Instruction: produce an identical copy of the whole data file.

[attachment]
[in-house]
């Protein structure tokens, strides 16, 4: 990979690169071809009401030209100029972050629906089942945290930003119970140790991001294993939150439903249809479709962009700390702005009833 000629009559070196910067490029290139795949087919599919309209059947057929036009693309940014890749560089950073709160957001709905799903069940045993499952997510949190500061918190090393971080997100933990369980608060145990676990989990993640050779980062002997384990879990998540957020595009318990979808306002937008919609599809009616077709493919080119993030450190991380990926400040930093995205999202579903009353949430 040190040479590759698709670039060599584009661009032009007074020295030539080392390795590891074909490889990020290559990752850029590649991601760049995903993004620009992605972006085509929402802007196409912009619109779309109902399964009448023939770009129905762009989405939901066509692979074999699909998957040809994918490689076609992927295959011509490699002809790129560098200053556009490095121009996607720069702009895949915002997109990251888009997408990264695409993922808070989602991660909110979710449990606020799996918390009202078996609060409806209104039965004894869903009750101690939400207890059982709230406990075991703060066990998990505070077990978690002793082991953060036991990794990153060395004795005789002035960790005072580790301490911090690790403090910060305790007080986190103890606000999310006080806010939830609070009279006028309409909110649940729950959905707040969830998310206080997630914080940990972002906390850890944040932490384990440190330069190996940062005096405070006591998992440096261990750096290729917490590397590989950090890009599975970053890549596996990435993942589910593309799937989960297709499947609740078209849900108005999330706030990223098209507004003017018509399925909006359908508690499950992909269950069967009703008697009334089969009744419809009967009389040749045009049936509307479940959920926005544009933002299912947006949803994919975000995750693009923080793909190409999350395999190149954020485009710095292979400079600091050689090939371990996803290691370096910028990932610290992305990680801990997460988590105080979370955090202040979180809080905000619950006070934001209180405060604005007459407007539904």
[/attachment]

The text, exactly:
[in-house]
């Protein structure tokens, strides 16, 4: 990979690169071809009401030209100029972050629906089942945290930003119970140790991001294993939150439903249809479709962009700390702005009833 000629009559070196910067490029290139795949087919599919309209059947057929036009693309940014890749560089950073709160957001709905799903069940045993499952997510949190500061918190090393971080997100933990369980608060145990676990989990993640050779980062002997384990879990998540957020595009318990979808306002937008919609599809009616077709493919080119993030450190991380990926400040930093995205999202579903009353949430 040190040479590759698709670039060599584009661009032009007074020295030539080392390795590891074909490889990020290559990752850029590649991601760049995903993004620009992605972006085509929402802007196409912009619109779309109902399964009448023939770009129905762009989405939901066509692979074999699909998957040809994918490689076609992927295959011509490699002809790129560098200053556009490095121009996607720069702009895949915002997109990251888009997408990264695409993922808070989602991660909110979710449990606020799996918390009202078996609060409806209104039965004894869903009750101690939400207890059982709230406990075991703060066990998990505070077990978690002793082991953060036991990794990153060395004795005789002035960790005072580790301490911090690790403090910060305790007080986190103890606000999310006080806010939830609070009279006028309409909110649940729950959905707040969830998310206080997630914080940990972002906390850890944040932490384990440190330069190996940062005096405070006591998992440096261990750096290729917490590397590989950090890009599975970053890549596996990435993942589910593309799937989960297709499947609740078209849900108005999330706030990223098209507004003017018509399925909006359908508690499950992909269950069967009703008697009334089969009744419809009967009389040749045009049936509307479940959920926005544009933002299912947006949803994919975000995750693009923080793909190409999350395999190149954020485009710095292979400079600091050689090939371990996803290691370096910028990932610290992305990680801990997460988590105080979370955090202040979180809080905000619950006070934001209180405060604005007459407007539904």